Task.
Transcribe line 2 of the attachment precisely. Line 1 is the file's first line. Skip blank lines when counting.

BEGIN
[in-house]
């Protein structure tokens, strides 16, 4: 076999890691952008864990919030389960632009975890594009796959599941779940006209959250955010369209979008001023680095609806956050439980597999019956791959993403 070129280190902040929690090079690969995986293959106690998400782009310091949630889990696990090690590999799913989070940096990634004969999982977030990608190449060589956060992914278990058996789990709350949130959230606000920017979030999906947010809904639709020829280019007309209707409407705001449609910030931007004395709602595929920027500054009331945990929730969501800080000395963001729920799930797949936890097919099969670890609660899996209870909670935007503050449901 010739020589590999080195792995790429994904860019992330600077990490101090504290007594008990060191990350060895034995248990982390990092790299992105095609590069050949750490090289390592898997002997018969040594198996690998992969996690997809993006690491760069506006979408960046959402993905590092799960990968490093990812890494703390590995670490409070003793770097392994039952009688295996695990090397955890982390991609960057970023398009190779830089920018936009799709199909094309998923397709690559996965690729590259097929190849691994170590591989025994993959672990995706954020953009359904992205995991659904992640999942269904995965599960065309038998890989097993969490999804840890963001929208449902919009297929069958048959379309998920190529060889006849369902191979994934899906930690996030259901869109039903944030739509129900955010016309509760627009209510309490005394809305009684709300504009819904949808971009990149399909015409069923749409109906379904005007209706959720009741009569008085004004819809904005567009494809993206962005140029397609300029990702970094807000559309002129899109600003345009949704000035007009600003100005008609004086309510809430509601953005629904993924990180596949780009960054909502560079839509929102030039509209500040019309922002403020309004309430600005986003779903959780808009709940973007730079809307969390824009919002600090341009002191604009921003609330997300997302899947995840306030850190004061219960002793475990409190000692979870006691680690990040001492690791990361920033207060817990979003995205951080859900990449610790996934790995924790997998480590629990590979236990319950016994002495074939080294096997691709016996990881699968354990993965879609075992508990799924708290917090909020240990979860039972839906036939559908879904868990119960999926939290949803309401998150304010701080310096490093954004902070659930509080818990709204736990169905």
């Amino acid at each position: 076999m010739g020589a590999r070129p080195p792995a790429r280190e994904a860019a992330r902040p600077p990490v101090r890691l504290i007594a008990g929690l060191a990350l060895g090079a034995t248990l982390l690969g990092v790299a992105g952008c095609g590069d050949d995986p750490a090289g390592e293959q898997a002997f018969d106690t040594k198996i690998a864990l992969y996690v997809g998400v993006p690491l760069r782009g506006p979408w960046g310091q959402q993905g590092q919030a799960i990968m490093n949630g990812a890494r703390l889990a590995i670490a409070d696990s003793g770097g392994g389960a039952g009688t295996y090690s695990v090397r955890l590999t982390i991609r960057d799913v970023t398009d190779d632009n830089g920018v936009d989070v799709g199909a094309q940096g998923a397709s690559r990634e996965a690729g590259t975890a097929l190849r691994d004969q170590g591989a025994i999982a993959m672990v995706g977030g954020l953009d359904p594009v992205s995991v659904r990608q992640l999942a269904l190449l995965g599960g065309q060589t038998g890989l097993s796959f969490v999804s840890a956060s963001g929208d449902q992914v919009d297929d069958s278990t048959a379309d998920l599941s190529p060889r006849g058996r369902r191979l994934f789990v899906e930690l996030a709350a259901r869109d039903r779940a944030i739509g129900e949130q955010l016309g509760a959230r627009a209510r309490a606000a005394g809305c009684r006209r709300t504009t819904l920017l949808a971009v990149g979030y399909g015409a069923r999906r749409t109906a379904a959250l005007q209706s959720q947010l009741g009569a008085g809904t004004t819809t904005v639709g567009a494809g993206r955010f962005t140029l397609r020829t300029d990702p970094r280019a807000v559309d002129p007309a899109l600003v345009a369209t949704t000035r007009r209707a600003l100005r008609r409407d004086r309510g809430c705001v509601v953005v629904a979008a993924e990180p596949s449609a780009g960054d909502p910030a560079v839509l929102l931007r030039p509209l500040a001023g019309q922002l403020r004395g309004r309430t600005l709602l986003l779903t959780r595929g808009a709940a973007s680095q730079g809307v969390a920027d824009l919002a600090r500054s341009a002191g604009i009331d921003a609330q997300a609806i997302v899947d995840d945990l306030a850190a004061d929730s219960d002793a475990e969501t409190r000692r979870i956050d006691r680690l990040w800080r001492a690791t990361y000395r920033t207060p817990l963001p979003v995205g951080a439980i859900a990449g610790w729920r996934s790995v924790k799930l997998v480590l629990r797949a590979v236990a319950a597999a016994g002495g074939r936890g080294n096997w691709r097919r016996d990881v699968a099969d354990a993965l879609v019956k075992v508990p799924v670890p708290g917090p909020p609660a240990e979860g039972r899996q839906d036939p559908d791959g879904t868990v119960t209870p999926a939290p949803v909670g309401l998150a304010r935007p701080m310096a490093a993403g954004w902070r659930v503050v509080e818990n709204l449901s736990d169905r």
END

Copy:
């Protein structure tokens, strides 16, 4: 076999890691952008864990919030389960632009975890594009796959599941779940006209959250955010369209979008001023680095609806956050439980597999019956791959993403 070129280190902040929690090079690969995986293959106690998400782009310091949630889990696990090690590999799913989070940096990634004969999982977030990608190449060589956060992914278990058996789990709350949130959230606000920017979030999906947010809904639709020829280019007309209707409407705001449609910030931007004395709602595929920027500054009331945990929730969501800080000395963001729920799930797949936890097919099969670890609660899996209870909670935007503050449901 010739020589590999080195792995790429994904860019992330600077990490101090504290007594008990060191990350060895034995248990982390990092790299992105095609590069050949750490090289390592898997002997018969040594198996690998992969996690997809993006690491760069506006979408960046959402993905590092799960990968490093990812890494703390590995670490409070003793770097392994039952009688295996695990090397955890982390991609960057970023398009190779830089920018936009799709199909094309998923397709690559996965690729590259097929190849691994170590591989025994993959672990995706954020953009359904992205995991659904992640999942269904995965599960065309038998890989097993969490999804840890963001929208449902919009297929069958048959379309998920190529060889006849369902191979994934899906930690996030259901869109039903944030739509129900955010016309509760627009209510309490005394809305009684709300504009819904949808971009990149399909015409069923749409109906379904005007209706959720009741009569008085004004819809904005567009494809993206962005140029397609300029990702970094807000559309002129899109600003345009949704000035007009600003100005008609004086309510809430509601953005629904993924990180596949780009960054909502560079839509929102030039509209500040019309922002403020309004309430600005986003779903959780808009709940973007730079809307969390824009919002600090341009002191604009921003609330997300997302899947995840306030850190004061219960002793475990409190000692979870006691680690990040001492690791990361920033207060817990979003995205951080859900990449610790996934790995924790997998480590629990590979236990319950016994002495074939080294096997691709016996990881699968354990993965879609075992508990799924708290917090909020240990979860039972839906036939559908879904868990119960999926939290949803309401998150304010701080310096490093954004902070659930509080818990709204736990169905």